ORANGE, Va. -- If you'd like to dip into presidential history and taste a variety of wines, the Monticello Wine Trail is a great destination with 22 wineries.
Virginia is home to 140 wineries, and this particular trail, which is near Charlottesville, is five hours south of Pittsburgh.
If you decide to make it a weekend trip, there's a gorgeous new bed-and-breakfast eight miles from Barboursville Vineyards and just one mile from Montpelier, the home of James Madison that was recently restored by the National Trust for Historic Preservation.
The Inn at Westwood Farm is operated by Elizabeth Goeke and her husband, Jay Billie. While the yellow 1910 farmhouse retains its simple exterior, the inn's inviting interiors offer comfortable furniture, hardwood floors, antiques, Oriental rugs and fresh flower arrangements. Guest rooms are spacious and feature Yves Delorme sheets.
"We're getting more and more people just visiting the area for wineries," Ms. Goeke said, adding, "In the past, we've had many people come and not think about going to Montpelier. We sell them on going. They've been extremely impressed."
Besides Montpelier, visitors who take the presidents' tour can see Jefferson's Monticello and Ashlawn, the home of James Monroe, both within a 45-minute drive of the inn. Some tourists also travel the 67 miles to Staunton, Va., to see the Woodrow Wilson Presidential Library and Museum.
The Inn at Westwood Farm is picturesque and relaxing. Ms. Goeke and her husband purchased the farm, which came with a barn and paddocks, in 2004.
The two New Jersey natives renewed their acquaintance at a 25th high school reunion in 1996.
In her previous life, Ms. Goeke ran competitively and in 1977 created her own line of athletic gear, called Moving Comfort, and sold the company to Russell Corp. in 2002. Mr. Billie worked as a research director for seven years at Gallup, the polling company.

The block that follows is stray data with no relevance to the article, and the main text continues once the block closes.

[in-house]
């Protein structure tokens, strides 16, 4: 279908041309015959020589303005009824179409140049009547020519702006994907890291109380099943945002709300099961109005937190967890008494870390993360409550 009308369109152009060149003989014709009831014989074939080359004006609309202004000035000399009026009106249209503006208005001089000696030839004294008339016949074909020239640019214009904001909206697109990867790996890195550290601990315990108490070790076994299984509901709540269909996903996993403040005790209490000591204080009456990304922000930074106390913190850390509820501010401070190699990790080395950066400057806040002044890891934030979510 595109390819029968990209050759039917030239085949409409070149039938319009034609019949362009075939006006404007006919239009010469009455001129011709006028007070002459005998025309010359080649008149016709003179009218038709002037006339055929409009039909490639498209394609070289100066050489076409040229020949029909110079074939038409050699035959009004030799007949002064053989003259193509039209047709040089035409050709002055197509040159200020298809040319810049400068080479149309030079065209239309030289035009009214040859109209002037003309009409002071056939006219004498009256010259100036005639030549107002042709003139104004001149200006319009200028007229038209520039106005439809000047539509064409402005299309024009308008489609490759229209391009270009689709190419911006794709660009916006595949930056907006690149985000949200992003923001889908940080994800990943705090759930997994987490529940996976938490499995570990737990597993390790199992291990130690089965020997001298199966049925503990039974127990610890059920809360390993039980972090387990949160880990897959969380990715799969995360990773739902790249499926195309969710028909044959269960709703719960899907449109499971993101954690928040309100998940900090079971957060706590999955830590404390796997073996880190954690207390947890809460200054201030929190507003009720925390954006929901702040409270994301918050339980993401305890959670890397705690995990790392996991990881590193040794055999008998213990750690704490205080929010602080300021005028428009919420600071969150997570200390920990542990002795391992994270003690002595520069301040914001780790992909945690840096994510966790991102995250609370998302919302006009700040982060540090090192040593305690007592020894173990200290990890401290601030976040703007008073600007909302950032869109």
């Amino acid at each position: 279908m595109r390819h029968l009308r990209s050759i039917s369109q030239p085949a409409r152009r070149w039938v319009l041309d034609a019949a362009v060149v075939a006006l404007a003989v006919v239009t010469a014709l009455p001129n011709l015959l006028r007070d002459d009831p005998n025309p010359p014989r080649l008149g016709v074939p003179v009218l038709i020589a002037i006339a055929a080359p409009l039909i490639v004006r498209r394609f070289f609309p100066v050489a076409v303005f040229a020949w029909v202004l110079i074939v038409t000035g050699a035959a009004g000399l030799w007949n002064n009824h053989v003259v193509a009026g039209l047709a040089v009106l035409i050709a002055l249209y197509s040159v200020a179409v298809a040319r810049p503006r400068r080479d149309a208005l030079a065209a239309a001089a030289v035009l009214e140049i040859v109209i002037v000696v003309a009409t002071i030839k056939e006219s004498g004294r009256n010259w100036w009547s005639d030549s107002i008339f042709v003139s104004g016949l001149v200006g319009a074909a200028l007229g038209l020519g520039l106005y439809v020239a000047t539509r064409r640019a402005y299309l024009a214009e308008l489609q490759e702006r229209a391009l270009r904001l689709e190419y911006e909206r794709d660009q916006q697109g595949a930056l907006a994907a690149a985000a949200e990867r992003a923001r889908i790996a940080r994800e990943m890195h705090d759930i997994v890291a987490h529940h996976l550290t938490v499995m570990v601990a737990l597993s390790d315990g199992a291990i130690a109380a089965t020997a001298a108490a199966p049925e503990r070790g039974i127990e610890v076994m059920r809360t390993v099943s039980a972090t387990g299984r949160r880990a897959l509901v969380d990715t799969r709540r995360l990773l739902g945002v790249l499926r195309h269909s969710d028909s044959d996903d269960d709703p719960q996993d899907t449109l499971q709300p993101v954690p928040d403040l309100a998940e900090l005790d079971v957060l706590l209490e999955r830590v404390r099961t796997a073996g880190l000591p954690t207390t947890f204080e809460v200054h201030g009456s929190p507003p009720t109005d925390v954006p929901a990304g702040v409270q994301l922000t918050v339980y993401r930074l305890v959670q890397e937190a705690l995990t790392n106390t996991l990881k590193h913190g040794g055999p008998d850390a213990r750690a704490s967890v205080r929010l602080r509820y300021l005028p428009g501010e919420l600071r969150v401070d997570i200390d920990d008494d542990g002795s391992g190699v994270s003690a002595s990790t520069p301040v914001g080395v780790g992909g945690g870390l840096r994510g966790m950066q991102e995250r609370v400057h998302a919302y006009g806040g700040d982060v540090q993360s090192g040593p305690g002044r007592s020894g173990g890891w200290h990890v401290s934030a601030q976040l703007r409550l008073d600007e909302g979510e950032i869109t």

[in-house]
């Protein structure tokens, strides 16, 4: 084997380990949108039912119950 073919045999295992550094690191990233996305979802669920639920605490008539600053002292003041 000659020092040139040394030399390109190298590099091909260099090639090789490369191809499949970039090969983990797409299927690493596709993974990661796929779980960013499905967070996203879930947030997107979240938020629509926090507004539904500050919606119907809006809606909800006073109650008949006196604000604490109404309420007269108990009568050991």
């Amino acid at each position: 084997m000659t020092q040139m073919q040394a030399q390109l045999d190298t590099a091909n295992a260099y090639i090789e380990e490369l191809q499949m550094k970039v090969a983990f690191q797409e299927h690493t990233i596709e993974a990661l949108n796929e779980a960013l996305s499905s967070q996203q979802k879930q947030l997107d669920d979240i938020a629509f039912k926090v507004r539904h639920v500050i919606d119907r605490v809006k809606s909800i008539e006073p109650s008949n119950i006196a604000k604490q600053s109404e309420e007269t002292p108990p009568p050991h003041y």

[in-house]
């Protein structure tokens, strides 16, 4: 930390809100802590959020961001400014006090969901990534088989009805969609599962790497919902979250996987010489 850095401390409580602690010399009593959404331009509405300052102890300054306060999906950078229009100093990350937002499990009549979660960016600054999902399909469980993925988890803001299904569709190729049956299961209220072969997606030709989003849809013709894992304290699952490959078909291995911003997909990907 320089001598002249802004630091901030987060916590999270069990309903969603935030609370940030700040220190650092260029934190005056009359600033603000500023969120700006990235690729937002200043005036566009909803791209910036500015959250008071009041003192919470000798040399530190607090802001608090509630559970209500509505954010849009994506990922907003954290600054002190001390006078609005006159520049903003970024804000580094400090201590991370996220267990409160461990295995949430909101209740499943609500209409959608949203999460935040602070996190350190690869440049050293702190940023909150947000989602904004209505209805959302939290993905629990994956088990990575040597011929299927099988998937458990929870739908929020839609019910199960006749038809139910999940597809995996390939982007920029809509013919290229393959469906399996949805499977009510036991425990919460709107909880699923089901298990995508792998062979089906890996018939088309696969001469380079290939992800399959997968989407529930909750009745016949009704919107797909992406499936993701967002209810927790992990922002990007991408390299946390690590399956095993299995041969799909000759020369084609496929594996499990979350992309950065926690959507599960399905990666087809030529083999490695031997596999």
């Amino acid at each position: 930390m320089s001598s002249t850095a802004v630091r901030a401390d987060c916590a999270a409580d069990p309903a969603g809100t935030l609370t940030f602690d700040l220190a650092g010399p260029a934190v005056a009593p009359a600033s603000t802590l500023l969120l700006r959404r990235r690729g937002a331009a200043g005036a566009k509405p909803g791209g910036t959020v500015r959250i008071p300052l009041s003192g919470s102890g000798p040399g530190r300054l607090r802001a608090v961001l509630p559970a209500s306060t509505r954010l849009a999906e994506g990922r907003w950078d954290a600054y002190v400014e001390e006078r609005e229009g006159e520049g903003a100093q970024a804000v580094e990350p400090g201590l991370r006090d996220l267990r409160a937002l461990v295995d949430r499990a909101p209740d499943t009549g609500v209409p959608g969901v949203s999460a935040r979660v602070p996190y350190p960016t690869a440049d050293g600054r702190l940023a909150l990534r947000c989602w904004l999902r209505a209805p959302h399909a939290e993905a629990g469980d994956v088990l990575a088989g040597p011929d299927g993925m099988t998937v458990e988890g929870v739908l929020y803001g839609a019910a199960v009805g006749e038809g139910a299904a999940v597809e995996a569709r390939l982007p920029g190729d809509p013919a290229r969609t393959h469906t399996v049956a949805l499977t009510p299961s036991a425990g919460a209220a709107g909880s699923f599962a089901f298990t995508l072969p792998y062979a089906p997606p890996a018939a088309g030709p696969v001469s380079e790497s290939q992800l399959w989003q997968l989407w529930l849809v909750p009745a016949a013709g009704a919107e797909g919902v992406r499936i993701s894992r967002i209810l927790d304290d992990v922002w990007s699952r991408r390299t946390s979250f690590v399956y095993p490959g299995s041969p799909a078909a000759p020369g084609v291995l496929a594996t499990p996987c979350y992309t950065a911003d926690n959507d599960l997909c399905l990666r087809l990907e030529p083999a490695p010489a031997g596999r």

Ms. Goeke had traveled a great deal in her former career and dreamed of opening a bed-and-breakfast. "I just enjoyed creating an environment that people found relaxing and enjoyable. The more I traveled, the more I wanted to do it."
When they bought the farm to run as an inn, they started renovating.
"The central part of the house had been gutted and renovated. It was in very good condition on the inside. The previous owners had also added a wing with a two-car garage and a second story which was under roof but the interior was never built out. That is the wing that Jay and I renovated," Ms. Goeke recalled.
Renovations began in June 2006 and the inn welcomed its first visitors in September 2007. Two months later, Ms. Goeke and Mr. Billie were married.
Mr. Billie said it made sense to delay getting married until their relationship survived the travails of renovating the bed- and-breakfast. He had heard horror stories about couples who embarked on major inn renovations, then wound up in divorce court.
Now, they've been working to turn their 15-acre homestead into an organic slice of Eden.
This fall, the couple planted edible landscaping such as kiwis, persimmon trees, raspberries and blueberry bushes. They also have created new garden beds in the front and behind the inn.
Mr. Billie's latest project was building a coop for 29 chickens and a rooster. Made of found wood and a tin roof, it's red with white trim and has iron lantern holders in the shape of a rooster.
"We have affectionately called it the Henslay Palace," Mr. Billie said, adding that the chickens are laying two dozen eggs each day. The eggs will go into guests' omelets.
Post-Gazette staff writer Marylynne Pitz may be reached at 412-263-1648 or email@example.com .